A Woman, a Part
A Woman, a Part mixes passion and ambivalence to create a work whose ambiguities seem earned, and lived in
There's a stunning shot more than halfway through Lars von Trier's "Nymphomaniac: Vol. II", when Joe (Charlotte Gainsbourg), wandering through the wilderness, comes across a twisted tree jutting out of a rock. The tree has no shelter from gale-force winds, causing it to turn almost completely sideways, the roots still buried in the earth. Joe stands on a nearby rock, framed by the almost-horizontal tree in the foreground, and the camera pans around to the side to give us the magnificent long view. It is a grandiose shot, thematically driven and emotional in nature, operatic in scope. e.e. cummings wrote "since feeling is first / who pays any attention / to the syntax of things." Both volumes of "Nymphomaniac" pay attention to both, the "feeling" and the underlying "syntax of things", making the films a story of erotic misadventure as well as a meandering first draft of a many-footnoted thesis paper.
Vol. I felt much wider in scope, crazier, satirical, goofy even. Vol. II narrows the lens, and has more of a desire to explain, to diagnose, to wrap things up. Gainsbourg's performance of Joe doesn't help; her monotone line delivery and flat affect is clearly a performance choice, but it's a bit tough-going to sit with for two hours. The flashback structure of Vol. I highlighted the artificial framing device and created an entertaining distancing effect. That distance is no longer present in Vol. II, when Gainsbourg plays herself in the flashbacks, and everything gets a bit too literal.
Joe is still lying in bed, telling her life story to Seligman (Stellan Skarsgard) who has taken her in after finding her beaten in an alley. She shares a momentous moment from her life when she was 12, when she lay on her back in a field, and experienced a spontaneous orgasm, all while being watched over by two hovering female figures. Joe has gone through life assuming that the women she saw were variations on the Virgin Mary, perhaps standing in judgment of her sexual awakening, but Seligman is delighted to inform her that, because of the symbolic objects the figures carried, they were actually the Whore of Babylon and Valeria Messalina, wife to Roman Emperor Claudius, and known as a rampant floozy. Seligman launches into an explanation of the giant schism in the Christian religion, an important motif of the film: the Orthodox (Eastern) church focused more on the redemption and the transfiguration, while the Western church zoomed in on the suffering of the crucifixion. Joe incorporates Seligman's iconography into the rest of her story. In her life, she went towards the suffering.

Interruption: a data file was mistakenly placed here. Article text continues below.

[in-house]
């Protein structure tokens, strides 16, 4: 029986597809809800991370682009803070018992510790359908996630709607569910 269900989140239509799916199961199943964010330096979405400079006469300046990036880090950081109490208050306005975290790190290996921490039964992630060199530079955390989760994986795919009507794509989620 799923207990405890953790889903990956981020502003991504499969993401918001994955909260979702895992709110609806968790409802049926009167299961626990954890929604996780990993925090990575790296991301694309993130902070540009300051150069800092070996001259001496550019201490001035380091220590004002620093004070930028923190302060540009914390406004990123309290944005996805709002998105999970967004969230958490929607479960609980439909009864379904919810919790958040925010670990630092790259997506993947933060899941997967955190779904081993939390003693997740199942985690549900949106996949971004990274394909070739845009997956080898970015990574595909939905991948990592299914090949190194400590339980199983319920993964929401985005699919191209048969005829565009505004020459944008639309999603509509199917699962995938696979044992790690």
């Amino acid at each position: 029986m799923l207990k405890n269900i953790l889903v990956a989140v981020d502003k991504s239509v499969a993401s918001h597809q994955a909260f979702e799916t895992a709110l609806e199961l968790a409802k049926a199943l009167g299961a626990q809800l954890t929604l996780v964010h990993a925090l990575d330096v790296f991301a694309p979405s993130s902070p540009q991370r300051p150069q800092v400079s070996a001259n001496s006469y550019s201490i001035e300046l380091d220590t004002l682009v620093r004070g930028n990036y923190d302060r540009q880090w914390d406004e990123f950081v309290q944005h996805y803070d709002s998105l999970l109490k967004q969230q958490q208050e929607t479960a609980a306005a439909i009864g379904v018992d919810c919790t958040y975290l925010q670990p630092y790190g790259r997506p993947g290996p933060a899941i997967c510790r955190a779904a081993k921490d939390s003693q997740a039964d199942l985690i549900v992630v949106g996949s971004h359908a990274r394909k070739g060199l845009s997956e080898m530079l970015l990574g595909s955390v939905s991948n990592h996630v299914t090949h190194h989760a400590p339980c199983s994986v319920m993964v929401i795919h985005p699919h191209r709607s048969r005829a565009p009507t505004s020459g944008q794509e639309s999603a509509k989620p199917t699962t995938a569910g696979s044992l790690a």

When Vol. II opens, Joe is now married to the drippy Jerome (Shia LaBeouf), and they have a baby son. Unfortunately, she has also lost all interest in sex, and has no more sexual sensation. He gives her permission to take other lovers in order to get her groove back.
As Stacy Winter morphs over a three-year period into Charlotte Gainsbourg (while Shia LaBeouf remains the same, making one wonder if he didn't think to himself, "Why does my wife look totally different now?"), the story takes a darker turn. No more the casual conquests on a train, or the rotating doorway of lovers, exuberant and messy and awful. Joe starts to seek out "dangerous men", like the two African brothers who don't speak a word of English, who stand over her, arguing over who gets what hole, essentially, all as she sits between their two erect penises, watching them fight it out. It is the film at its most bratty.
Joe then seeks out the mysterious K (Jamie Bell, in a fantastic performance), who services women in what looks like a deserted office building. Filmed with the utmost naturalism, down to the ugly fluorescent lighting, the K sections are the best of Vol. II, tense, disturbing, even erotic (the K scenes stand out, since the rest of the sex in the film looks altogether dreary). Women sit quietly in a makeshift holding area, not talking to one another, waiting to be summoned. K sets out the rules to Joe bluntly: He will not have sex with her, and there will be no "safe words" while he is in charge. He is both soft-spoken and violent, giving the women the beatings they want, but there are strange solicitous moments, careful and gentle, like when he takes Joe's coat, or when Joe starts to hyperventilate at one point and he whispers, "Breathe. Take it easy." It's a fascinating little character study, and Jamie Bell casts a long shadow through the film.